The final section of Dark Directions focuses on the films of John Carpenter and how his work is influenced more by the Westerns of Howard Hawks and John Ford as opposed to earlier horror films.  This leads Carpenter’s focus to be on the frontier, but in reverse.  In classic Westerns, the frontier is a line between civilization and the wilderness that must be conquered so society can continue to push forward.  The reverse is what Phillips calls the “desolate frontier”, where the space between civility and the wild represents civilization retreating, allowing the darkness and evil to get back what it lost.  Films that demonstrate this desolate frontier include Assault on Precinct 13 (1976), Escape from New York (1981), and Village of the Damned (1995).  Carpenter also uses the theme of the siege of the tragic past coming back to haunt the present in such films as Halloween (1978), Prince of Darkness (1987), and Ghosts of Mars (2001). One final aspect to Carpenter’s films that relates to the Western and the frontier is the drifter-hero, who can be seen in Big Trouble in Little China (1986), Escape from New York (1981), Escape from L.A. (1996), Vampires (1998), and They Live (1988)Like the classic Western hero, they represent disillusionment; they are also almost always male and engage in self-sacrifice to save what is in danger.

Phillips draws it all together to point out that all three men are still influencing horror films today, and how that can be seen in the slew of remakes of these directors’ films.  She cleverly points out how the remakes are generally vapid, containing none of the deeper meanings and themes, and focus strictly on the violence and action.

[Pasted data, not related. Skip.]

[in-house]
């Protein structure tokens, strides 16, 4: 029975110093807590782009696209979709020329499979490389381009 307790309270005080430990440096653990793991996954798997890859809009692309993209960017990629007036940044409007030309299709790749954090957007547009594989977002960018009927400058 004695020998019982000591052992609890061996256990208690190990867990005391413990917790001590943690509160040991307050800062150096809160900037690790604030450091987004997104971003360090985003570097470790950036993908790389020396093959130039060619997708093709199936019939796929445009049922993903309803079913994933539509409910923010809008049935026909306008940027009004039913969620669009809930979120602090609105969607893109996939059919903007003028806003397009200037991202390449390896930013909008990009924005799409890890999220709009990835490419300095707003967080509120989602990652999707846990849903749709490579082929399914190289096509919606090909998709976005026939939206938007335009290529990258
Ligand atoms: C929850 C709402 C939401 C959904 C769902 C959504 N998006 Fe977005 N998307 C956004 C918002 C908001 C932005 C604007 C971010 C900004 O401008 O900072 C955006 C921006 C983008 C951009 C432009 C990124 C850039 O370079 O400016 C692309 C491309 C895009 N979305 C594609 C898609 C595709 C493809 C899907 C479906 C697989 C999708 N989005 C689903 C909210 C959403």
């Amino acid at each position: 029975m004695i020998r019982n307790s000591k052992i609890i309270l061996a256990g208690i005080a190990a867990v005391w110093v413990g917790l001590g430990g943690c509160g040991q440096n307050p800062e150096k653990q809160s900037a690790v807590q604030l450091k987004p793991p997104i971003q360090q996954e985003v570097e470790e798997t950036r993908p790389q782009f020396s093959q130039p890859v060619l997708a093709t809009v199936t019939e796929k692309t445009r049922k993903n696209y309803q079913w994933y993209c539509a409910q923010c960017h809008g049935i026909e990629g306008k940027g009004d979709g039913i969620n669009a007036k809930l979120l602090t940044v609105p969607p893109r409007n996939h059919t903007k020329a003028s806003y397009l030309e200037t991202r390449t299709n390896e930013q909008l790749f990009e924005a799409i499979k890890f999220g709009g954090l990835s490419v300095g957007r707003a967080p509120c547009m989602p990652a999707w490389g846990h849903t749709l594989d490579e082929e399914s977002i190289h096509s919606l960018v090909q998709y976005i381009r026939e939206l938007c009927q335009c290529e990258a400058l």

I absolutely loved this book.  I am a huge horror film fan and a writer on film, myself and Kendall Phillips’ insights have changed the way I view horror films as well as reinforcing my own search for a deeper meaning to these genre films—as well as upholding my general hatred of remakes.  Phillips has laid out her arguments in a well-written and coherent manner that will have horror film fans nodding in agreement.  If you are a horror film fan I strongly suggest picking up a copy of Dark Directions. Highly recommended,

Contains: descriptions of violence in horror films

Reviewed by: Colleen Wanglund




Trick or Treat: A History of Halloween by Lisa Morton*New Review

Reaktion Books, 2012

ISBN: 978 1 78023 047 4

Available: Hardcover and Ebook

            Trick or Treat: A History of Halloween is precisely what it claims to be—a history of the centuries-old holiday that has become Halloween. Morton’s work is not a scholarly study, but instead strives for a more popular style of writing, including illustrations.

            Morton begins her work with the Celtic holiday of Samhain. She provides a thorough background of the Celtic mythology and links to Beltaine as well. She then moves to the continent, focusing on an eclectic combination of holiday influences from Denmark to Guy Fawkes Day in England. There are chapters on The Day of the Dead from Mexico and other global traditions. The book closes with an extensive chapter on modern Halloween, including movies and theme parks. 

           As this is not a scholarly study, the question then arises as to why we need another popular history of Halloween. As I finished, I couldn’t help but feel as if I had just finished several Wikipedia articles. There was little fresh information here for fans of the holiday. The work was well-detailed, but those details could come from any decent blog site or encyclopedia article. Simply put, there was little reason to write this book and even less reason to read it.